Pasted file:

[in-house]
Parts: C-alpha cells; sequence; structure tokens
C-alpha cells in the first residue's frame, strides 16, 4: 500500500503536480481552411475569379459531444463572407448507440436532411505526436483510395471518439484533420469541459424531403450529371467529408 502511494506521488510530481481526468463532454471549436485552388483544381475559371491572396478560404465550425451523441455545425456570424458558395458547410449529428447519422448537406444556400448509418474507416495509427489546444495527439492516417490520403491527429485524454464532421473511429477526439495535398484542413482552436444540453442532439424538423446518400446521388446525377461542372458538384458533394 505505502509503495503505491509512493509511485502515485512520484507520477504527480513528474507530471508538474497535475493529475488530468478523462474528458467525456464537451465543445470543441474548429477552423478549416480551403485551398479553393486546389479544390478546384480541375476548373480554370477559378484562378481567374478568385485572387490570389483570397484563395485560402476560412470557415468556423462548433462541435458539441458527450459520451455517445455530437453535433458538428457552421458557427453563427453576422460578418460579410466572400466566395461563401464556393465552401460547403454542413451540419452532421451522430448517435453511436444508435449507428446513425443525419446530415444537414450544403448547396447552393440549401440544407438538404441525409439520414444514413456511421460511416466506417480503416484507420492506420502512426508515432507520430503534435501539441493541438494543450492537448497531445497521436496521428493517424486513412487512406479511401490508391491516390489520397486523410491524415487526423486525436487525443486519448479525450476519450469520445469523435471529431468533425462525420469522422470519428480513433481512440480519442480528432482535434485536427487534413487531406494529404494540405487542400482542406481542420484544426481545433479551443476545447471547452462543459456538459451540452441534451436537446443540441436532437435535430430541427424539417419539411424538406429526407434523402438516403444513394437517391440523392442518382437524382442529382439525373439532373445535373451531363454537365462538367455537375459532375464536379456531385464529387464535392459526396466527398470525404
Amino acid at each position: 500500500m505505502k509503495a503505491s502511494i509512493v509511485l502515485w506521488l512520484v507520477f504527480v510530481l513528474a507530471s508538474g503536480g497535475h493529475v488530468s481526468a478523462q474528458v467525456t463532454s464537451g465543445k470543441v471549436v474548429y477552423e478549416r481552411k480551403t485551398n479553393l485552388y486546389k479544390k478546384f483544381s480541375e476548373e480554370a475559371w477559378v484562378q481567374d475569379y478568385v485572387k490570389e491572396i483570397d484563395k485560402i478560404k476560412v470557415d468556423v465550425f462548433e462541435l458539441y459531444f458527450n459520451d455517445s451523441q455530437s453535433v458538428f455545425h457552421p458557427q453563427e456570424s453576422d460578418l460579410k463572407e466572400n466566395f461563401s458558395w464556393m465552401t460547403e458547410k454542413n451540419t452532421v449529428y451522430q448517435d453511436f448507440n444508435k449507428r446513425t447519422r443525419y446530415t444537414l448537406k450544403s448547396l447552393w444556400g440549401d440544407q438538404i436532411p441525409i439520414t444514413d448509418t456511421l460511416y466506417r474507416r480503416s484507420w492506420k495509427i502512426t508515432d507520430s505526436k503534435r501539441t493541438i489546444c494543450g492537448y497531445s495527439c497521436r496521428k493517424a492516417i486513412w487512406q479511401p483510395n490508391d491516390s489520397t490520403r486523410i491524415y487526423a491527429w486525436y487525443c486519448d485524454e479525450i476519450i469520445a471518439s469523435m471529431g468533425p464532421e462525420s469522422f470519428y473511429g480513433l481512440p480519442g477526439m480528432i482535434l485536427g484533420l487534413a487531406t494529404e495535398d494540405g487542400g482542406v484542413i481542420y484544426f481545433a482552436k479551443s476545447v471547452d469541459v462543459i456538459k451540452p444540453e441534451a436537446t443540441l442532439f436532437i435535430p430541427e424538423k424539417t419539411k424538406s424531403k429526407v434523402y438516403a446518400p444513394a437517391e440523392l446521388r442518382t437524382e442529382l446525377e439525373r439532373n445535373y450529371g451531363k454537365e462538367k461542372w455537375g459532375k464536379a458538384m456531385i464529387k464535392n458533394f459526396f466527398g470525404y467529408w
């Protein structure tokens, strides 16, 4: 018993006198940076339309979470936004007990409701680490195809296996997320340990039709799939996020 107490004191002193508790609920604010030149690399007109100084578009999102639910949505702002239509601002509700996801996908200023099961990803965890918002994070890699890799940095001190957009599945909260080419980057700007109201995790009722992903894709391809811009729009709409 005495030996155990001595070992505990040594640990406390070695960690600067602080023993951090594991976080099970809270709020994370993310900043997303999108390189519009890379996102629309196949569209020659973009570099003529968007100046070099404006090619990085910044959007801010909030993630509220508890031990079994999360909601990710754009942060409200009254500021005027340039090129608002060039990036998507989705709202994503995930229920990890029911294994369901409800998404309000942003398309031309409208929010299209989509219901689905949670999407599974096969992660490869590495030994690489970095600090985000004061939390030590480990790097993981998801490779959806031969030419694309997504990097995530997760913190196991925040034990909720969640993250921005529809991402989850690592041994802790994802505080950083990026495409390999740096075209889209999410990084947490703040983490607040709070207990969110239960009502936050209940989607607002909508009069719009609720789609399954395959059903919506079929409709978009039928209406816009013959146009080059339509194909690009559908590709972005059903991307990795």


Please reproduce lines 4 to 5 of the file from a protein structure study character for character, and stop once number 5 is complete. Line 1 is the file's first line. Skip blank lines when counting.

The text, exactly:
Amino acid at each position: 500500500m505505502k509503495a503505491s502511494i509512493v509511485l502515485w506521488l512520484v507520477f504527480v510530481l513528474a507530471s508538474g503536480g497535475h493529475v488530468s481526468a478523462q474528458v467525456t463532454s464537451g465543445k470543441v471549436v474548429y477552423e478549416r481552411k480551403t485551398n479553393l485552388y486546389k479544390k478546384f483544381s480541375e476548373e480554370a475559371w477559378v484562378q481567374d475569379y478568385v485572387k490570389e491572396i483570397d484563395k485560402i478560404k476560412v470557415d468556423v465550425f462548433e462541435l458539441y459531444f458527450n459520451d455517445s451523441q455530437s453535433v458538428f455545425h457552421p458557427q453563427e456570424s453576422d460578418l460579410k463572407e466572400n466566395f461563401s458558395w464556393m465552401t460547403e458547410k454542413n451540419t452532421v449529428y451522430q448517435d453511436f448507440n444508435k449507428r446513425t447519422r443525419y446530415t444537414l448537406k450544403s448547396l447552393w444556400g440549401d440544407q438538404i436532411p441525409i439520414t444514413d448509418t456511421l460511416y466506417r474507416r480503416s484507420w492506420k495509427i502512426t508515432d507520430s505526436k503534435r501539441t493541438i489546444c494543450g492537448y497531445s495527439c497521436r496521428k493517424a492516417i486513412w487512406q479511401p483510395n490508391d491516390s489520397t490520403r486523410i491524415y487526423a491527429w486525436y487525443c486519448d485524454e479525450i476519450i469520445a471518439s469523435m471529431g468533425p464532421e462525420s469522422f470519428y473511429g480513433l481512440p480519442g477526439m480528432i482535434l485536427g484533420l487534413a487531406t494529404e495535398d494540405g487542400g482542406v484542413i481542420y484544426f481545433a482552436k479551443s476545447v471547452d469541459v462543459i456538459k451540452p444540453e441534451a436537446t443540441l442532439f436532437i435535430p430541427e424538423k424539417t419539411k424538406s424531403k429526407v434523402y438516403a446518400p444513394a437517391e440523392l446521388r442518382t437524382e442529382l446525377e439525373r439532373n445535373y450529371g451531363k454537365e462538367k461542372w455537375g459532375k464536379a458538384m456531385i464529387k464535392n458533394f459526396f466527398g470525404y467529408w
């Protein structure tokens, strides 16, 4: 018993006198940076339309979470936004007990409701680490195809296996997320340990039709799939996020 107490004191002193508790609920604010030149690399007109100084578009999102639910949505702002239509601002509700996801996908200023099961990803965890918002994070890699890799940095001190957009599945909260080419980057700007109201995790009722992903894709391809811009729009709409 005495030996155990001595070992505990040594640990406390070695960690600067602080023993951090594991976080099970809270709020994370993310900043997303999108390189519009890379996102629309196949569209020659973009570099003529968007100046070099404006090619990085910044959007801010909030993630509220508890031990079994999360909601990710754009942060409200009254500021005027340039090129608002060039990036998507989705709202994503995930229920990890029911294994369901409800998404309000942003398309031309409208929010299209989509219901689905949670999407599974096969992660490869590495030994690489970095600090985000004061939390030590480990790097993981998801490779959806031969030419694309997504990097995530997760913190196991925040034990909720969640993250921005529809991402989850690592041994802790994802505080950083990026495409390999740096075209889209999410990084947490703040983490607040709070207990969110239960009502936050209940989607607002909508009069719009609720789609399954395959059903919506079929409709978009039928209406816009013959146009080059339509194909690009559908590709972005059903991307990795």